RomeThe United States military has spent hundreds of millions of dollars to train soldiers and fighters in Iraq, Syria and Afghanistan and in all cases, the programs were failures.

US military trainer and Iraqi soldier.

In 2014, the Iraqi army lost Mosul, the country’s second largest city in a matter of days. In Afghanistan, government troops are losing ground to the Taliban. In Syria, the Pentagon recently gave up trying to train so-called moderate militias as reports that some units were totally ineffective and others were funneling weapons to radical Islamic groups.

The Iraqi and Afghan military failures span the Bush and Obama administrations, while the Syria fiasco is all on Obama. Is it the fault of the teachers or the students or the mission itself?

In Syria, Obama acknowledged that the problem was that the American-favored militias, if interested in fighting at all, were more eager to battle the forces of President Bashar al-Assad than the Islamic State. And why not? For Sunni Muslim Syrians, Assad is the big enemy.

This problem goes back at least as far as the Vietnam War, and ought to lead to a rethinking of how, why and how much the US spends to train foreign troops that simply may not want to fight.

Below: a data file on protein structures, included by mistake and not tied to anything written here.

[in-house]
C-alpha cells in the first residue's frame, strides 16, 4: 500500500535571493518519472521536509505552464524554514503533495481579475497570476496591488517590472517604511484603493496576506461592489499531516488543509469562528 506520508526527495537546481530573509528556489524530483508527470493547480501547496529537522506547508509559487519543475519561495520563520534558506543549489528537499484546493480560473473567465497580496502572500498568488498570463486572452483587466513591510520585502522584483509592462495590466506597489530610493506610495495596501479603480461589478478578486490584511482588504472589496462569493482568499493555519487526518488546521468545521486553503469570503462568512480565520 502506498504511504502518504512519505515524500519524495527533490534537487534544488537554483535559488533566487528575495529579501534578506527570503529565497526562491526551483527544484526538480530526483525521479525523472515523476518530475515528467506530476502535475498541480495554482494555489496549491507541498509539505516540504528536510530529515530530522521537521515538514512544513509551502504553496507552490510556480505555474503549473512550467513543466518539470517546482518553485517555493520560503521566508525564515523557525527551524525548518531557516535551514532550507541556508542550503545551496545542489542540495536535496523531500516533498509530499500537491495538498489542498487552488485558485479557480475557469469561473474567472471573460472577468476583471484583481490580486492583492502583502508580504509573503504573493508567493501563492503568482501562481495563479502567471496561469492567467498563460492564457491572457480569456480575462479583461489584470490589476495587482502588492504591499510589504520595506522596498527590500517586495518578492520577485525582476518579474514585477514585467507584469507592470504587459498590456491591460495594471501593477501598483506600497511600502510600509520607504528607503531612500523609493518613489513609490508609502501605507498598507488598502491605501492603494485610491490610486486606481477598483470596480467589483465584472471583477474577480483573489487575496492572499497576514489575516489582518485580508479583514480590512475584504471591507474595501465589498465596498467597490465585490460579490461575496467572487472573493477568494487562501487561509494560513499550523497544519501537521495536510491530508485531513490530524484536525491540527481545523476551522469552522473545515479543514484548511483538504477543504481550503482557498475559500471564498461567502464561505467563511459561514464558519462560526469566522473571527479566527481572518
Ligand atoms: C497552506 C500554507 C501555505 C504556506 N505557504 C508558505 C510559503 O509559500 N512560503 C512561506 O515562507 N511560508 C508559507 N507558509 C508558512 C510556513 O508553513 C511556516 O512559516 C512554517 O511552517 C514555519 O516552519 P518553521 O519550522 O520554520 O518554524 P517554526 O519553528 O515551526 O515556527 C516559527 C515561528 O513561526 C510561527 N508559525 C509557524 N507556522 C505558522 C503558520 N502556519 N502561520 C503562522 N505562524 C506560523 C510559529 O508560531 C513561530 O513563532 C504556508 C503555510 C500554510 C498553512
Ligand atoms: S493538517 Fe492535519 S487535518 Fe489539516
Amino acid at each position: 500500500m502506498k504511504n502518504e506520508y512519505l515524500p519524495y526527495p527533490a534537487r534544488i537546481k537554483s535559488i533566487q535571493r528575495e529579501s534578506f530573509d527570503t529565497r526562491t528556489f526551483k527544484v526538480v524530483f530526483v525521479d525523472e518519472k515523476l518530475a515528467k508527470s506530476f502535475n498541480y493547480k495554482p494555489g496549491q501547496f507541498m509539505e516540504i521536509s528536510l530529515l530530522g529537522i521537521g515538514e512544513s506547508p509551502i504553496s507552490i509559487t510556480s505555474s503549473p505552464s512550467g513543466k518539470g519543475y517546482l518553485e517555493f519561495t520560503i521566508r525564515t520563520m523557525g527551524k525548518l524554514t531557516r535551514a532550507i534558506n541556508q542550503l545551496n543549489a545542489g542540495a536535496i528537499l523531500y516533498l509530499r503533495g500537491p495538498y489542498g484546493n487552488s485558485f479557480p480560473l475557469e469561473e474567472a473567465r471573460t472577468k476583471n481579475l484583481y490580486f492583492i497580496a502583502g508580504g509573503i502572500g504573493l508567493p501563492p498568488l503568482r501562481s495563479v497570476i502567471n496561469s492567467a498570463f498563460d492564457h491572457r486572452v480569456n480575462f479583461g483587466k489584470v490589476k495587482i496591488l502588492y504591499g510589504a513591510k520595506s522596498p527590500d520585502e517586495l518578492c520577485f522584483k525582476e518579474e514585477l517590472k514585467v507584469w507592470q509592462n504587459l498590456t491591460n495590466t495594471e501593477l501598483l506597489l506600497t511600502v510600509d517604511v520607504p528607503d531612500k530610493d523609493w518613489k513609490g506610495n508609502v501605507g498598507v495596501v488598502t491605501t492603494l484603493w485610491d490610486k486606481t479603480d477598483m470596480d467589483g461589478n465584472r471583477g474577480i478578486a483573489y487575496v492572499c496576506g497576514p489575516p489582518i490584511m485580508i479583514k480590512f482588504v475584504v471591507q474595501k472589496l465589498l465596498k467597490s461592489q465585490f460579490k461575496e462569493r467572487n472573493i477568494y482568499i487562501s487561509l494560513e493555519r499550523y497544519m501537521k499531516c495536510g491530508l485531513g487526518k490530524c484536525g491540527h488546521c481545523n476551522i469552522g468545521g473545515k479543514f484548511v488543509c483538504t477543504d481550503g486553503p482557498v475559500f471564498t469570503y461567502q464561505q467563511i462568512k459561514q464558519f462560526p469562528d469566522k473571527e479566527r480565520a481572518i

The flop in Syria.

In Iraq, a foolish idea from the beginning?

The fault is corruption and political ineptitude in Iraq.

Maybe the US is just not good at it.




Harvey Specter
Posted at 8:57 pm October 26, 2015
The Duke

Ironically, the one historical exception in terms of arming/training indigenous forces is Afghanistan in the 1980’s. Perhaps the lesson is that indigenous forces are more motivated to fight foreign invaders than local factions? Perhaps this also tends to explain why arming/training the Kurds appears to have been relatively successful compared to the other situations you mention. In any event, if Afghanistan in the 1990’s is the best possible result from successfully arming/training indigenous forces, it is indeed the “exception that proves the rule.”

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